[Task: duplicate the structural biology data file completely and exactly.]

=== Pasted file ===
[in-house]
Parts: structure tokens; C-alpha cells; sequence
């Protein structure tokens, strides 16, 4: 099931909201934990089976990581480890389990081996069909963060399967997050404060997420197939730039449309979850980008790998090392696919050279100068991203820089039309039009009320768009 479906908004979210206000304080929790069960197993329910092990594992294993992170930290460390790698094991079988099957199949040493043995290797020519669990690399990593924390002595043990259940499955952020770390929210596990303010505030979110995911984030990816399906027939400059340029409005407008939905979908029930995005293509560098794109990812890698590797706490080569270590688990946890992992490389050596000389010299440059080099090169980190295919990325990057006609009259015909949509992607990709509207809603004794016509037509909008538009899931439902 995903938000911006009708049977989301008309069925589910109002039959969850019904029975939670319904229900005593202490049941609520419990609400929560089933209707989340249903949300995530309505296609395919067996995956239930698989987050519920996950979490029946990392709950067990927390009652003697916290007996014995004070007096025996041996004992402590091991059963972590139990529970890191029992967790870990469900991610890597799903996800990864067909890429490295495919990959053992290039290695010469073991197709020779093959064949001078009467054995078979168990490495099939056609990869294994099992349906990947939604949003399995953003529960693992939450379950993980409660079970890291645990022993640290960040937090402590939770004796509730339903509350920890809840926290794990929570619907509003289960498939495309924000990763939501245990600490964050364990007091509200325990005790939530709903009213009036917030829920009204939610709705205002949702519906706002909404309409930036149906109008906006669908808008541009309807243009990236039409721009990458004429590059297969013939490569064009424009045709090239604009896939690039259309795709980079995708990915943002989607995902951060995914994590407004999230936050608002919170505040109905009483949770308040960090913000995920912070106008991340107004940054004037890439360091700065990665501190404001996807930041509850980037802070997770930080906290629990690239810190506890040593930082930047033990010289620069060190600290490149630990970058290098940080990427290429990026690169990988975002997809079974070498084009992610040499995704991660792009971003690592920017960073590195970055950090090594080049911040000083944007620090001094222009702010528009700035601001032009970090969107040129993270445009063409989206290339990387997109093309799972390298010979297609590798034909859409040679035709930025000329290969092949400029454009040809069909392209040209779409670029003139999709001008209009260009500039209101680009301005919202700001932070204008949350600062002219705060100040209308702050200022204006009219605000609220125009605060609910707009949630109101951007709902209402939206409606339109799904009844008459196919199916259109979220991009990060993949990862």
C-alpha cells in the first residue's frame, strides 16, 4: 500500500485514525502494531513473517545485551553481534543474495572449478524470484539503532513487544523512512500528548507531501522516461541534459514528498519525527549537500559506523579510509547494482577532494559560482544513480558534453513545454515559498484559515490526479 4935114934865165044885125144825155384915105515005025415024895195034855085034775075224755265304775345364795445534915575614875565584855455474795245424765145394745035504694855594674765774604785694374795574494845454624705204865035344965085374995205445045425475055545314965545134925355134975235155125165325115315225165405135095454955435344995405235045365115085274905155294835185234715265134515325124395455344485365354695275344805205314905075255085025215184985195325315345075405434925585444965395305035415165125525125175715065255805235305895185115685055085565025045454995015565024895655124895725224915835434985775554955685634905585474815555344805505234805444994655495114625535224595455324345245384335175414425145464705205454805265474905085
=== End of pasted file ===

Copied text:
[in-house]
Parts: structure tokens; C-alpha cells; sequence
């Protein structure tokens, strides 16, 4: 099931909201934990089976990581480890389990081996069909963060399967997050404060997420197939730039449309979850980008790998090392696919050279100068991203820089039309039009009320768009 479906908004979210206000304080929790069960197993329910092990594992294993992170930290460390790698094991079988099957199949040493043995290797020519669990690399990593924390002595043990259940499955952020770390929210596990303010505030979110995911984030990816399906027939400059340029409005407008939905979908029930995005293509560098794109990812890698590797706490080569270590688990946890992992490389050596000389010299440059080099090169980190295919990325990057006609009259015909949509992607990709509207809603004794016509037509909008538009899931439902 995903938000911006009708049977989301008309069925589910109002039959969850019904029975939670319904229900005593202490049941609520419990609400929560089933209707989340249903949300995530309505296609395919067996995956239930698989987050519920996950979490029946990392709950067990927390009652003697916290007996014995004070007096025996041996004992402590091991059963972590139990529970890191029992967790870990469900991610890597799903996800990864067909890429490295495919990959053992290039290695010469073991197709020779093959064949001078009467054995078979168990490495099939056609990869294994099992349906990947939604949003399995953003529960693992939450379950993980409660079970890291645990022993640290960040937090402590939770004796509730339903509350920890809840926290794990929570619907509003289960498939495309924000990763939501245990600490964050364990007091509200325990005790939530709903009213009036917030829920009204939610709705205002949702519906706002909404309409930036149906109008906006669908808008541009309807243009990236039409721009990458004429590059297969013939490569064009424009045709090239604009896939690039259309795709980079995708990915943002989607995902951060995914994590407004999230936050608002919170505040109905009483949770308040960090913000995920912070106008991340107004940054004037890439360091700065990665501190404001996807930041509850980037802070997770930080906290629990690239810190506890040593930082930047033990010289620069060190600290490149630990970058290098940080990427290429990026690169990988975002997809079974070498084009992610040499995704991660792009971003690592920017960073590195970055950090090594080049911040000083944007620090001094222009702010528009700035601001032009970090969107040129993270445009063409989206290339990387997109093309799972390298010979297609590798034909859409040679035709930025000329290969092949400029454009040809069909392209040209779409670029003139999709001008209009260009500039209101680009301005919202700001932070204008949350600062002219705060100040209308702050200022204006009219605000609220125009605060609910707009949630109101951007709902209402939206409606339109799904009844008459196919199916259109979220991009990060993949990862």
C-alpha cells in the first residue's frame, strides 16, 4: 500500500485514525502494531513473517545485551553481534543474495572449478524470484539503532513487544523512512500528548507531501522516461541534459514528498519525527549537500559506523579510509547494482577532494559560482544513480558534453513545454515559498484559515490526479 4935114934865165044885125144825155384915105515005025415024895195034855085034775075224755265304775345364795445534915575614875565584855455474795245424765145394745035504694855594674765774604785694374795574494845454624705204865035344965085374995205445045425475055545314965545134925355134975235155125165325115315225165405135095454955435344995405235045365115085274905155294835185234715265134515325124395455344485365354695275344805205314905075255085025215184985195325315345075405434925585444965395305035415165125525125175715065255805235305895185115685055085565025045454995015565024895655124895725224915835434985775554955685634905585474815555344805505234805444994655495114625535224595455324345245384335175414425145464705205454805265474905085